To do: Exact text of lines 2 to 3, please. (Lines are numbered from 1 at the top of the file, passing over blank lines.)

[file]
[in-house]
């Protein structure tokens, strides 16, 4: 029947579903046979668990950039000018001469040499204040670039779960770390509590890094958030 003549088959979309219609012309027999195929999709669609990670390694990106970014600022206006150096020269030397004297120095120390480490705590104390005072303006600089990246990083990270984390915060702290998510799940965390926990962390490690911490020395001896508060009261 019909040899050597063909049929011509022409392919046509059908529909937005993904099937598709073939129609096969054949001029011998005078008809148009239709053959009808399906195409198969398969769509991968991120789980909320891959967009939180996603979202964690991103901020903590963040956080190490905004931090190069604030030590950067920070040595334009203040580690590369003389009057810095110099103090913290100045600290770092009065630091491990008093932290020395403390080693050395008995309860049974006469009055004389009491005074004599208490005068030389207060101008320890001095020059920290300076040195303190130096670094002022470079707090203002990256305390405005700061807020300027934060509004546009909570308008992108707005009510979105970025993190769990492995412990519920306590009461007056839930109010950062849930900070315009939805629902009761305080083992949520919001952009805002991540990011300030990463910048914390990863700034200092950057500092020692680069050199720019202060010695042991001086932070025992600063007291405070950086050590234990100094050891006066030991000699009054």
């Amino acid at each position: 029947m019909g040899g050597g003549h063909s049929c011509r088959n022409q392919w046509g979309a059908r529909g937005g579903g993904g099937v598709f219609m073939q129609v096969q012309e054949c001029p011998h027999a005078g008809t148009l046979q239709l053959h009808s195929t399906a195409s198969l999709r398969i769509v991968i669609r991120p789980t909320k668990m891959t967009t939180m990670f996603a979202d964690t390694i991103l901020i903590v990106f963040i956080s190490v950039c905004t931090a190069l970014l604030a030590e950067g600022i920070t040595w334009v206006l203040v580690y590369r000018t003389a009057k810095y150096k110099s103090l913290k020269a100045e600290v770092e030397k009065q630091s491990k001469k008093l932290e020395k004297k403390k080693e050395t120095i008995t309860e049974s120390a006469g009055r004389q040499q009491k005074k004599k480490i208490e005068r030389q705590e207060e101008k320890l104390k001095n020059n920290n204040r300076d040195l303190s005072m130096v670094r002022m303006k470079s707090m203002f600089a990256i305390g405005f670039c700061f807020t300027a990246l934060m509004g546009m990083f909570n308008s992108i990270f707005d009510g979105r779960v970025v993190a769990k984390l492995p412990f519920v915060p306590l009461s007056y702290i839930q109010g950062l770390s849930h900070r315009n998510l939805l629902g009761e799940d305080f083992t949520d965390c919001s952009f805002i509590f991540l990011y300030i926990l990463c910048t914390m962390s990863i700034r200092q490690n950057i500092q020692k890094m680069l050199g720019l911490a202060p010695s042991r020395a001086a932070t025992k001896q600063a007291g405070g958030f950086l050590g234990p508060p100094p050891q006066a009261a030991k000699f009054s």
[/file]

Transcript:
């Protein structure tokens, strides 16, 4: 029947579903046979668990950039000018001469040499204040670039779960770390509590890094958030 003549088959979309219609012309027999195929999709669609990670390694990106970014600022206006150096020269030397004297120095120390480490705590104390005072303006600089990246990083990270984390915060702290998510799940965390926990962390490690911490020395001896508060009261 019909040899050597063909049929011509022409392919046509059908529909937005993904099937598709073939129609096969054949001029011998005078008809148009239709053959009808399906195409198969398969769509991968991120789980909320891959967009939180996603979202964690991103901020903590963040956080190490905004931090190069604030030590950067920070040595334009203040580690590369003389009057810095110099103090913290100045600290770092009065630091491990008093932290020395403390080693050395008995309860049974006469009055004389009491005074004599208490005068030389207060101008320890001095020059920290300076040195303190130096670094002022470079707090203002990256305390405005700061807020300027934060509004546009909570308008992108707005009510979105970025993190769990492995412990519920306590009461007056839930109010950062849930900070315009939805629902009761305080083992949520919001952009805002991540990011300030990463910048914390990863700034200092950057500092020692680069050199720019202060010695042991001086932070025992600063007291405070950086050590234990100094050891006066030991000699009054």
């Amino acid at each position: 029947m019909g040899g050597g003549h063909s049929c011509r088959n022409q392919w046509g979309a059908r529909g937005g579903g993904g099937v598709f219609m073939q129609v096969q012309e054949c001029p011998h027999a005078g008809t148009l046979q239709l053959h009808s195929t399906a195409s198969l999709r398969i769509v991968i669609r991120p789980t909320k668990m891959t967009t939180m990670f996603a979202d964690t390694i991103l901020i903590v990106f963040i956080s190490v950039c905004t931090a190069l970014l604030a030590e950067g600022i920070t040595w334009v206006l203040v580690y590369r000018t003389a009057k810095y150096k110099s103090l913290k020269a100045e600290v770092e030397k009065q630091s491990k001469k008093l932290e020395k004297k403390k080693e050395t120095i008995t309860e049974s120390a006469g009055r004389q040499q009491k005074k004599k480490i208490e005068r030389q705590e207060e101008k320890l104390k001095n020059n920290n204040r300076d040195l303190s005072m130096v670094r002022m303006k470079s707090m203002f600089a990256i305390g405005f670039c700061f807020t300027a990246l934060m509004g546009m990083f909570n308008s992108i990270f707005d009510g979105r779960v970025v993190a769990k984390l492995p412990f519920v915060p306590l009461s007056y702290i839930q109010g950062l770390s849930h900070r315009n998510l939805l629902g009761e799940d305080f083992t949520d965390c919001s952009f805002i509590f991540l990011y300030i926990l990463c910048t914390m962390s990863i700034r200092q490690n950057i500092q020692k890094m680069l050199g720019l911490a202060p010695s042991r020395a001086a932070t025992k001896q600063a007291g405070g958030f950086l050590g234990p508060p100094p050891q006066a009261a030991k000699f009054s």